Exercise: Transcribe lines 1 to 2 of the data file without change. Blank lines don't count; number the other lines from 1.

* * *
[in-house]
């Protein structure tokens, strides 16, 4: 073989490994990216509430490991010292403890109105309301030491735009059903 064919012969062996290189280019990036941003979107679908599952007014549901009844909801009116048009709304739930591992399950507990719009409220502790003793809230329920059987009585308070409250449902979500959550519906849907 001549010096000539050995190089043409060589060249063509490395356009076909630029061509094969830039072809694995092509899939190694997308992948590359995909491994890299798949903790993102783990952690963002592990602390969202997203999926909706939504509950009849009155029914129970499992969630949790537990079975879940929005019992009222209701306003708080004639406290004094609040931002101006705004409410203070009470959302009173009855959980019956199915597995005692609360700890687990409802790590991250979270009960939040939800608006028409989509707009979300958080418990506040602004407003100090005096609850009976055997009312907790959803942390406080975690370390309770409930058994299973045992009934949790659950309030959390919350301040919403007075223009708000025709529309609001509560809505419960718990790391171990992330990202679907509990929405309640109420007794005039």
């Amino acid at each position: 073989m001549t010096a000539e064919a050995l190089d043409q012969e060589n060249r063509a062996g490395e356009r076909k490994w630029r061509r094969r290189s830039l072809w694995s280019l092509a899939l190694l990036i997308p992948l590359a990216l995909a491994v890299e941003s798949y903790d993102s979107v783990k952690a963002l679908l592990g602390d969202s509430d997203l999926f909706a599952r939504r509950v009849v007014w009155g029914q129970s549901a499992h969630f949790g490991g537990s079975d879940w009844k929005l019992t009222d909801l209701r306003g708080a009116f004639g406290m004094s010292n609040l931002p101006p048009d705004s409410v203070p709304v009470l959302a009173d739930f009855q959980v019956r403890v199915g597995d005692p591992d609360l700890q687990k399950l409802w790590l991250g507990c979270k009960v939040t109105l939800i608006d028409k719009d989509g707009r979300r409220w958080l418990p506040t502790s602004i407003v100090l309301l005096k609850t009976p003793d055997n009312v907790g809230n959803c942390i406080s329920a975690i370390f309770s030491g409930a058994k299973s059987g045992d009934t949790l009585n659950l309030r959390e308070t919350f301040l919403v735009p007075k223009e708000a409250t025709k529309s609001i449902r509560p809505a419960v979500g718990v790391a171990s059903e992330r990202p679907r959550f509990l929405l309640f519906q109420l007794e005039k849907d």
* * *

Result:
[in-house]
């Protein structure tokens, strides 16, 4: 073989490994990216509430490991010292403890109105309301030491735009059903 064919012969062996290189280019990036941003979107679908599952007014549901009844909801009116048009709304739930591992399950507990719009409220502790003793809230329920059987009585308070409250449902979500959550519906849907 001549010096000539050995190089043409060589060249063509490395356009076909630029061509094969830039072809694995092509899939190694997308992948590359995909491994890299798949903790993102783990952690963002592990602390969202997203999926909706939504509950009849009155029914129970499992969630949790537990079975879940929005019992009222209701306003708080004639406290004094609040931002101006705004409410203070009470959302009173009855959980019956199915597995005692609360700890687990409802790590991250979270009960939040939800608006028409989509707009979300958080418990506040602004407003100090005096609850009976055997009312907790959803942390406080975690370390309770409930058994299973045992009934949790659950309030959390919350301040919403007075223009708000025709529309609001509560809505419960718990790391171990992330990202679907509990929405309640109420007794005039």